Start by making a list of everything that you are doing or plan to do in your alternative finance business and compare them against the list of regulated activities set out in the Regulated Activities Order (part of the Financial Services and Markets Act).
Be prepared to defend your position as the FCA will question the validity of the permissions you have applied for, against your business plans.
Knowledge of all the individual regulations applying to your business is the only certain way to ensure compliance on an on- going basis.
There is no easy way but to painstakingly go through thousands of lines of the FCA handbook and extract every single rule and guidance applicable to your business. Then document, in a detailed manner, the specific actions the firm and individual employees will take to comply with each rule. Make a list of supporting documents against each rule. This could include policies, process maps, checklist, logs & registers, forms, declaration statements, committee terms of reference, etc.
For each regulatory requirement, decide who will take responsibility and be accountable for compliance. Document how compliance will be monitored and how frequently this monitoring will take place.
By going through this you will have developed a compliance manual and compliance monitoring programme. Both documents form an integral part of the FCA application pack. If done rigorously, this process will help to form a firm foundation for on-going compliance.
A review of the form will help you understand what the FCA is looking for and documents they will require in support of the application.
Start the process by making two lists:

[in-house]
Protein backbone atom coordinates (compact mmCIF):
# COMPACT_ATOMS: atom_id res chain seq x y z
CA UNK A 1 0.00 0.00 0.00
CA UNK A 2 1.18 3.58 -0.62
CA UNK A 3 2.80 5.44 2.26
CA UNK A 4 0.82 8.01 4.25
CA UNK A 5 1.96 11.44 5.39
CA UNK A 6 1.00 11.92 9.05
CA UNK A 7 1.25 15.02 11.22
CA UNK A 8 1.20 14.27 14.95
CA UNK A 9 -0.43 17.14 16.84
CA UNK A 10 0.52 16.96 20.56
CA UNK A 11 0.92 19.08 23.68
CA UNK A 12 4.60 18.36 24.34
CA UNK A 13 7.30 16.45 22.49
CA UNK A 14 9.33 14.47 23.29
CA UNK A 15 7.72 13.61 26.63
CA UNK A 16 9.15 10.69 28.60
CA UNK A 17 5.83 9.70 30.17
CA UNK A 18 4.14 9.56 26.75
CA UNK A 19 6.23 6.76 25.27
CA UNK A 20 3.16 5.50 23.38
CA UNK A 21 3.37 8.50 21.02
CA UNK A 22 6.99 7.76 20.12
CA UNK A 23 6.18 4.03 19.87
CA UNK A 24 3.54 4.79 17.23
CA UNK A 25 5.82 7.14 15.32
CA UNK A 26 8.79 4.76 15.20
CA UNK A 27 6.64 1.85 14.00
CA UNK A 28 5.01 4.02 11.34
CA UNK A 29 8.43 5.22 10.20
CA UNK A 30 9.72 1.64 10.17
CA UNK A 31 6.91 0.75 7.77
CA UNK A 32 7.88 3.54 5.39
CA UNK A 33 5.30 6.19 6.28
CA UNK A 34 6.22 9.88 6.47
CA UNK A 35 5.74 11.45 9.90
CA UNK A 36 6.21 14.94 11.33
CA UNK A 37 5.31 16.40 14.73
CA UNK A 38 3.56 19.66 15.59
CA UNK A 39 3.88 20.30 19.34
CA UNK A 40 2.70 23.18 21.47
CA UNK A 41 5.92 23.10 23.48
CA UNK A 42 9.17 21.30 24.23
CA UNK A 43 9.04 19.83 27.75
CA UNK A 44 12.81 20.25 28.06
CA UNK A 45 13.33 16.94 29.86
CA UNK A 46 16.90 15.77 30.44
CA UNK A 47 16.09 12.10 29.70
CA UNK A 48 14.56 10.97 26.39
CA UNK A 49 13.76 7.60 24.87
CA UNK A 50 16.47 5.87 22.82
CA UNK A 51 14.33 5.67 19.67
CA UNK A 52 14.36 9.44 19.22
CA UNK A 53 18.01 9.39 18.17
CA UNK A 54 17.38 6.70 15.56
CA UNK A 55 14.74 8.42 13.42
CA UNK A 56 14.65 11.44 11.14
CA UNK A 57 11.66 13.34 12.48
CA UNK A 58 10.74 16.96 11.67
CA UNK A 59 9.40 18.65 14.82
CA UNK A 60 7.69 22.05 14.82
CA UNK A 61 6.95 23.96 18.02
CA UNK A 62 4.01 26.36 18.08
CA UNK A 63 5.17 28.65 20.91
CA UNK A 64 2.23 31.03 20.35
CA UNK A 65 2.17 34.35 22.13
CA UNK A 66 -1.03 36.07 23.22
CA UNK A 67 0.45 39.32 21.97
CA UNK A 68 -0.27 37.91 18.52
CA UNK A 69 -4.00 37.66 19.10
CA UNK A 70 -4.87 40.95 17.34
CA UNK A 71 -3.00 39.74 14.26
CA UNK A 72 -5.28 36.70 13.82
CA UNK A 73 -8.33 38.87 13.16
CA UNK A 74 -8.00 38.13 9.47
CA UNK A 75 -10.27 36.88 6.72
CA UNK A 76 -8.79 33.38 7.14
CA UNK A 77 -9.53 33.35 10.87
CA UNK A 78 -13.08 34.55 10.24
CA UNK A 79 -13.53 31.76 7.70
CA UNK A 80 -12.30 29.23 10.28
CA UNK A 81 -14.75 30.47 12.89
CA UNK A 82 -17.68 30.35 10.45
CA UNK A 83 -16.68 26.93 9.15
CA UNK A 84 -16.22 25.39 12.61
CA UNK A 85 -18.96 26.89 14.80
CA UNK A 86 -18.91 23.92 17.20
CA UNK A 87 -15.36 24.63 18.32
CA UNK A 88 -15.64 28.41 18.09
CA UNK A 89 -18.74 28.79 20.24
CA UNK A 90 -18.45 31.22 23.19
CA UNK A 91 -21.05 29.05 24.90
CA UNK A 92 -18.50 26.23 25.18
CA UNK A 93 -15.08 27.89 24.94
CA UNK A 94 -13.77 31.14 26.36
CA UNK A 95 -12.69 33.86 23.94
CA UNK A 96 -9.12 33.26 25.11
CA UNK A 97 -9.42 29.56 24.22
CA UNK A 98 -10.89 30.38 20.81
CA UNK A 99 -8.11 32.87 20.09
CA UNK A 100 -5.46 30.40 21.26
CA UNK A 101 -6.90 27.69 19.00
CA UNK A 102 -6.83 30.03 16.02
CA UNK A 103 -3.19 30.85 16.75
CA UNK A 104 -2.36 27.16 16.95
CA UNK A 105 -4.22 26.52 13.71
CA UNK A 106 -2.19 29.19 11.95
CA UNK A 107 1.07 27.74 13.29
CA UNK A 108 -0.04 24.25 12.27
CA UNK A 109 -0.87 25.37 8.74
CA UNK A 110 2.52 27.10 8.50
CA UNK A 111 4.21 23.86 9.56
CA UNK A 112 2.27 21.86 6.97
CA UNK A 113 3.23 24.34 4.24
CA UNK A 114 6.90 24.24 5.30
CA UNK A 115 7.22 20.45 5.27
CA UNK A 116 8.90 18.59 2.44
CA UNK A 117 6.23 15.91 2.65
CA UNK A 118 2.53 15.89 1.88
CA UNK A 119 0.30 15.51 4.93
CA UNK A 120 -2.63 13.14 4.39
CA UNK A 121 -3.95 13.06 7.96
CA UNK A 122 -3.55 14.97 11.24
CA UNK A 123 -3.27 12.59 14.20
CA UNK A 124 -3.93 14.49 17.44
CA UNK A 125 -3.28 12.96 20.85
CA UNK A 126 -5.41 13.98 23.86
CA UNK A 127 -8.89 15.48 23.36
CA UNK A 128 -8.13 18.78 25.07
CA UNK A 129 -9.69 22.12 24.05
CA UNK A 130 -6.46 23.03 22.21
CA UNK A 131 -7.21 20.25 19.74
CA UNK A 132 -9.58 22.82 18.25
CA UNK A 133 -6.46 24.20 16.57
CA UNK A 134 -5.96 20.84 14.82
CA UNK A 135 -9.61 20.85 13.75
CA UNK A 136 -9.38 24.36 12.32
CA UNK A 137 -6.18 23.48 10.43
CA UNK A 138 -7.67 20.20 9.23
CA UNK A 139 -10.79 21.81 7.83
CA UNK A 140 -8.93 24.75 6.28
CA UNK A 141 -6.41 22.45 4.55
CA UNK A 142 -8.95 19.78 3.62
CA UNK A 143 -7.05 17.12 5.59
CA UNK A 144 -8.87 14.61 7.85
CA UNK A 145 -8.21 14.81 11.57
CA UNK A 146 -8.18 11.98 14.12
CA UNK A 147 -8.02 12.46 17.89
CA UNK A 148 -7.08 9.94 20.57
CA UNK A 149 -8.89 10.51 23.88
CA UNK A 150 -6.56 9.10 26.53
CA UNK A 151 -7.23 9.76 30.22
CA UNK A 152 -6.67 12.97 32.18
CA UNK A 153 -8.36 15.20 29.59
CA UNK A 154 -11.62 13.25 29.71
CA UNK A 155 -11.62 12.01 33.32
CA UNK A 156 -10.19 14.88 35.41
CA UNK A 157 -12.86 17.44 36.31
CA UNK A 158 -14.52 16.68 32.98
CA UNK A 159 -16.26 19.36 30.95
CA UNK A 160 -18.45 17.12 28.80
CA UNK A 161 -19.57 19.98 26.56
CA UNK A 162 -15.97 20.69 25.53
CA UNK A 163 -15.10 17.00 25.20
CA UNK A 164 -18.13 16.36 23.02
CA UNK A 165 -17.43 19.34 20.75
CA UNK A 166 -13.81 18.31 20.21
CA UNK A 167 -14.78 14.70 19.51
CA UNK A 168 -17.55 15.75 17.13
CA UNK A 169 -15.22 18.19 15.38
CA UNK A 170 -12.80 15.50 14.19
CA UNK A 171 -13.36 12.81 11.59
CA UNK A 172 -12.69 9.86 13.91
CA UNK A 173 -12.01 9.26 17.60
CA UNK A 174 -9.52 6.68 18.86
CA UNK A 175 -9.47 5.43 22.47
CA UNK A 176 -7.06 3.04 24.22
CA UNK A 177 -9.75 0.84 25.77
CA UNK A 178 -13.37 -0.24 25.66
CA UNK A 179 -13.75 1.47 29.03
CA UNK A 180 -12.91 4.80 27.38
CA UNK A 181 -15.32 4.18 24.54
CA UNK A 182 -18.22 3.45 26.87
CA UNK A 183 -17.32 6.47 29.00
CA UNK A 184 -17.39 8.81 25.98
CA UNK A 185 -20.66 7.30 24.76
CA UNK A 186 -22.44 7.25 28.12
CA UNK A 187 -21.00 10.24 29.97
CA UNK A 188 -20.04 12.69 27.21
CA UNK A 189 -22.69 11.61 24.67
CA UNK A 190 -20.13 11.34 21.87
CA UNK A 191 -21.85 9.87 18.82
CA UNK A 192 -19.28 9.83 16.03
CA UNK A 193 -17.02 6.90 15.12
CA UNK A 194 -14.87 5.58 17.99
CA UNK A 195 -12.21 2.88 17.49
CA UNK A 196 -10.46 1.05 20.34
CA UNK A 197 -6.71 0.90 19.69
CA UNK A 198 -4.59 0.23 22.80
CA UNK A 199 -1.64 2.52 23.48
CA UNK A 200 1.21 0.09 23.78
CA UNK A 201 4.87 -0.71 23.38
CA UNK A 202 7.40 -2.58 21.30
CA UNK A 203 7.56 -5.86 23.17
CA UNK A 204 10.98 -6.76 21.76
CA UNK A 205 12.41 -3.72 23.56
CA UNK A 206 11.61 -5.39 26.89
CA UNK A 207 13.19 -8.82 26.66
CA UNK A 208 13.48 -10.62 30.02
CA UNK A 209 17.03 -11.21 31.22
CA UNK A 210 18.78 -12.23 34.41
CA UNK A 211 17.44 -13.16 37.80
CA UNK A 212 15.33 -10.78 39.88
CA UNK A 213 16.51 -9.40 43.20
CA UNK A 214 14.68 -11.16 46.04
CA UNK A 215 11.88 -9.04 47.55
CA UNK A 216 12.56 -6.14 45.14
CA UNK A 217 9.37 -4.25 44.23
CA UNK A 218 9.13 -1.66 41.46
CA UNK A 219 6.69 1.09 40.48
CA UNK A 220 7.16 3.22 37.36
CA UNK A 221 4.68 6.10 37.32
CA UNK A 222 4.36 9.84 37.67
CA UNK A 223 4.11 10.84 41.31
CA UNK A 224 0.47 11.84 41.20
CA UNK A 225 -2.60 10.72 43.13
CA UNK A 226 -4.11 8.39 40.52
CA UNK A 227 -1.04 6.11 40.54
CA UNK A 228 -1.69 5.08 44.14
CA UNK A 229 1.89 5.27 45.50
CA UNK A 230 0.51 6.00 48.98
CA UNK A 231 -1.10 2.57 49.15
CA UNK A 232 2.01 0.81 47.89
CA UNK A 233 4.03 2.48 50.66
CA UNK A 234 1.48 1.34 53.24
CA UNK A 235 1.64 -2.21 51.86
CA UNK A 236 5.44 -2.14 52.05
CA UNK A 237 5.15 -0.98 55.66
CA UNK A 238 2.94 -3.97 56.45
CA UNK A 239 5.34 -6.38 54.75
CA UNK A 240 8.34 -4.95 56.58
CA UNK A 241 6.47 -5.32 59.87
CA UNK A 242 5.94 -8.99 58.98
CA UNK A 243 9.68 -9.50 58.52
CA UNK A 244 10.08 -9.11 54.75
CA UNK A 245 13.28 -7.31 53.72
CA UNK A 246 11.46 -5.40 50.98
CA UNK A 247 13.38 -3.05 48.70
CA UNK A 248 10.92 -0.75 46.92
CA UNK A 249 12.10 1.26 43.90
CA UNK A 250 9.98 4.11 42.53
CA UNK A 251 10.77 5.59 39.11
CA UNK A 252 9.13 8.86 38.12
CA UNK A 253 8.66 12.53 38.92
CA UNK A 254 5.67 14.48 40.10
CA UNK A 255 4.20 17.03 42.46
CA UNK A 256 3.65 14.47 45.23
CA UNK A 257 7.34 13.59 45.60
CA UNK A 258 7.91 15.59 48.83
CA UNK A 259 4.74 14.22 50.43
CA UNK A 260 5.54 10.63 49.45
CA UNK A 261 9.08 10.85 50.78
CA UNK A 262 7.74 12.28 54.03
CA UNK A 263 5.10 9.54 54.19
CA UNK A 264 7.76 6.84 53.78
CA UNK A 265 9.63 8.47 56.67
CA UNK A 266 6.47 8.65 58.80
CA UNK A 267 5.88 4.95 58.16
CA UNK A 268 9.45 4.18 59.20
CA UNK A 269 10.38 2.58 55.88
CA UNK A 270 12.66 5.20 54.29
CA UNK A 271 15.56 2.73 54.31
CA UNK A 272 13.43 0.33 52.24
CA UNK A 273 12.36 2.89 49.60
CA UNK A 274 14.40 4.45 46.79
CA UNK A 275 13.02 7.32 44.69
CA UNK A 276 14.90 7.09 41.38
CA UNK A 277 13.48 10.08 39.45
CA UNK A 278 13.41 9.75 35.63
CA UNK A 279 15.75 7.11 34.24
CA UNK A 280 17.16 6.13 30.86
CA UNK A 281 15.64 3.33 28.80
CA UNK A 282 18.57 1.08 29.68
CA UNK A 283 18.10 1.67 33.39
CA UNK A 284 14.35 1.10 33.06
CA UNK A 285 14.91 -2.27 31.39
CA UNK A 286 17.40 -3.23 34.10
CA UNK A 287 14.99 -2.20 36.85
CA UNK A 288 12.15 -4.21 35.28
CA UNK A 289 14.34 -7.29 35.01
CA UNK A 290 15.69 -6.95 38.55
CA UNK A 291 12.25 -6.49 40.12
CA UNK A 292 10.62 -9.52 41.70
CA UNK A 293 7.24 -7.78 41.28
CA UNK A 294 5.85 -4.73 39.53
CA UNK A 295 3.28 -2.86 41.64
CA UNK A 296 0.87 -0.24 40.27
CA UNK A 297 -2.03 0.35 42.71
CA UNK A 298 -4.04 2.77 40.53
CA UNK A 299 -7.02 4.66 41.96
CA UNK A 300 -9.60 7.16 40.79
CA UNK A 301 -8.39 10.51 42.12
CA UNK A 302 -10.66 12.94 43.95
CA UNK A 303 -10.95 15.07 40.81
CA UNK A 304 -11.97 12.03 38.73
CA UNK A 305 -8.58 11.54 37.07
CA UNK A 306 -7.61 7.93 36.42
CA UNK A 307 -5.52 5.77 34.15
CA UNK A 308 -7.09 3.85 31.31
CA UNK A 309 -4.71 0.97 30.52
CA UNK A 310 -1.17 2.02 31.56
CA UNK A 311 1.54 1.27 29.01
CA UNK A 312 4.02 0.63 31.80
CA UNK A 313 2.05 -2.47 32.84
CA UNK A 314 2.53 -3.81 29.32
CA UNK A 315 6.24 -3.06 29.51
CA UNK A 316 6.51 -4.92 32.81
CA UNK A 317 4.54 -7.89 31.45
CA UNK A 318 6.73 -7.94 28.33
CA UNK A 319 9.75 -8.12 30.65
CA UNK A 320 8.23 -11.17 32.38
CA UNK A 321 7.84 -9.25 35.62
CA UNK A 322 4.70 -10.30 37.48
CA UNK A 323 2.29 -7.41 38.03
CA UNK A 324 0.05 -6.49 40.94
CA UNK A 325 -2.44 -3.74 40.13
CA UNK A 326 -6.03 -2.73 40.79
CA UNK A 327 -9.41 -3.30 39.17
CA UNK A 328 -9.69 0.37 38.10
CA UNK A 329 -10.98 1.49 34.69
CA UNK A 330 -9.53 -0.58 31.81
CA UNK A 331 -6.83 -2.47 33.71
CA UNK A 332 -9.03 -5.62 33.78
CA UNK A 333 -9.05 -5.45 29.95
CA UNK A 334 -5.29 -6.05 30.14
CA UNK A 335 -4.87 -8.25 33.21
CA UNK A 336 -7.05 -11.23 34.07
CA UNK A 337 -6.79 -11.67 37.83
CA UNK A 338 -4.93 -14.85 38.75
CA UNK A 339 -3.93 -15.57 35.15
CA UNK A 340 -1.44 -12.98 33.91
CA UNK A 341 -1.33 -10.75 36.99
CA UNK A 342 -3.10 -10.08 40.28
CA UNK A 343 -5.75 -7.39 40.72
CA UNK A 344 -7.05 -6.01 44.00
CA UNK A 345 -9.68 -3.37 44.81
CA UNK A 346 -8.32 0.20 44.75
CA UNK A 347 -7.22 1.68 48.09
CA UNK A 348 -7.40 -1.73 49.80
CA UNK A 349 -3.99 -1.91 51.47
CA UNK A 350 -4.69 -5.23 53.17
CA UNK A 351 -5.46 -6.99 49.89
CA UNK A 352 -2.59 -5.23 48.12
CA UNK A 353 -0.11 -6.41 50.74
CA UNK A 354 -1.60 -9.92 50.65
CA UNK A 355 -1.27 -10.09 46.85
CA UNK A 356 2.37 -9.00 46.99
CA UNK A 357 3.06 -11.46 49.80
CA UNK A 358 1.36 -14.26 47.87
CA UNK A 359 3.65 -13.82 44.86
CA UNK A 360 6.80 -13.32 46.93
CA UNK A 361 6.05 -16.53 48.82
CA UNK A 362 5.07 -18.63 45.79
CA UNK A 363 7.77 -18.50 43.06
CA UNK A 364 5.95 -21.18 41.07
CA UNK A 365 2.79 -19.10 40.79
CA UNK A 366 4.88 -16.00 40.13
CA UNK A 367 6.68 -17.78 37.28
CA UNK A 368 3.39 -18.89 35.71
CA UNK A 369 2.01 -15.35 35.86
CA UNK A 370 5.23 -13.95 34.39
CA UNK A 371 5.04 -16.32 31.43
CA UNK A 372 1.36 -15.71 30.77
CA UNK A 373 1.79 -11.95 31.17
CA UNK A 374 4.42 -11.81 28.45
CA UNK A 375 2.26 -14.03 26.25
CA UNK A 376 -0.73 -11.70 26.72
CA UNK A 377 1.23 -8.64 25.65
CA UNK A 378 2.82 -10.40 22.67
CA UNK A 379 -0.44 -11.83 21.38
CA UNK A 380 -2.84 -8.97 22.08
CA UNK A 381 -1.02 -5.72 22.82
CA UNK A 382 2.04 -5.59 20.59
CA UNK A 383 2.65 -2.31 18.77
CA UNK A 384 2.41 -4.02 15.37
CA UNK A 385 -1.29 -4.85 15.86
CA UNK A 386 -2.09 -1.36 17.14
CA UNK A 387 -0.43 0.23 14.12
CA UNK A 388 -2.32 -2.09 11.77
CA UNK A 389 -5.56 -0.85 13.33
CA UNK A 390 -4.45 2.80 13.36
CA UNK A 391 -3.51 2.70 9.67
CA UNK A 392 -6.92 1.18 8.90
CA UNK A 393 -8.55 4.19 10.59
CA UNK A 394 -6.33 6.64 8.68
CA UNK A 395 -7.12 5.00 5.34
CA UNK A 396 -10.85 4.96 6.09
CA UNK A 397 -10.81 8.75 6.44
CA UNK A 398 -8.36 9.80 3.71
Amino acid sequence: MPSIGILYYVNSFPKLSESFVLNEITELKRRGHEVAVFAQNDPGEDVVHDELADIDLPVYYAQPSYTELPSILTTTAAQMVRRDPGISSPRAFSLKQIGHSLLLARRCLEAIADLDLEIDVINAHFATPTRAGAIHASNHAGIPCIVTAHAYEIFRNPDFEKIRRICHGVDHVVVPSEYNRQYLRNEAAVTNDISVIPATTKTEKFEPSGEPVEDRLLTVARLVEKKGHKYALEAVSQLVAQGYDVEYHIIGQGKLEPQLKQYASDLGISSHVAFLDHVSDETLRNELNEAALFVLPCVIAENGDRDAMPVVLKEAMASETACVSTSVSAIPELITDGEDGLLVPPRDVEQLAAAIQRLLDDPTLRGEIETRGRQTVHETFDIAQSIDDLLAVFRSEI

There are a number of documents the FCA will need you to submit, however, I wanted to draw your attention to the following key documents that will be central to your application:
Regarding the second list, turn the task list into a project plan and impose a disciplined project management approach to the FCA application process.
The regulatory permissions you are applying for will dictate the “controlled functions” you will require. Controlled functions are key departments or sections of the business, playing a vital role in ensuring on-going compliance.
Managers leading these functions will have to be independently assessed and approved by the FCA as “approved persons”. Each controlled function holder will have to complete a separate application form.
Being an approved person carries significant responsibility and personal liability. They will have to satisfy the FCA that they have adequate knowledge, experience and competence to carry out their responsibilities and that they are fit and proper people.
Because alternative finance is an emerging area, it’s not uncommon to face difficulty in recruiting personnel with the required level of skills and experience. In this case, an intensive training plan and external or internal support could suffice, or the controlled function could be outsourced until a permanent hire can be made.
There is a good chance that, prior to approval, controlled function holders will be called up by the FCA for an in-depth interview. It’s a good idea to start training them early in the process and go through an equally intensive mock interview before attending their interview.
The FCA application will have many moving parts that will need to align in such a way that a clear and coherent story is put forward to them.
So for example, the product roll out strategy highlighted in the business plan will need to tie up with revenue projections in the financial statements and this in turn will need to tie up with procedures laid out in the compliance manual for product approval.
Ensure that you develop a comprehensive review and sign off process not only for the application, but more widely when developing the risk management and compliance framework. Apart from playing a quality control role, the review process will help to embed a culture of compliance as it creates a common pool of knowledge, as staff review each other’s work.
Many firms will use external and independent reviewers who can bring their experience and insights to the process, which could help the team unearth new issues and/or gaps. The external review could enhance the overall quality of the application and potentially limit the number of questions FCA come back with as part of their review process.
The final article in this series will specifically deal with questions the FCA are likely to put forward to firms during their review process. How you respond to them could make the difference between being authorised or rejected.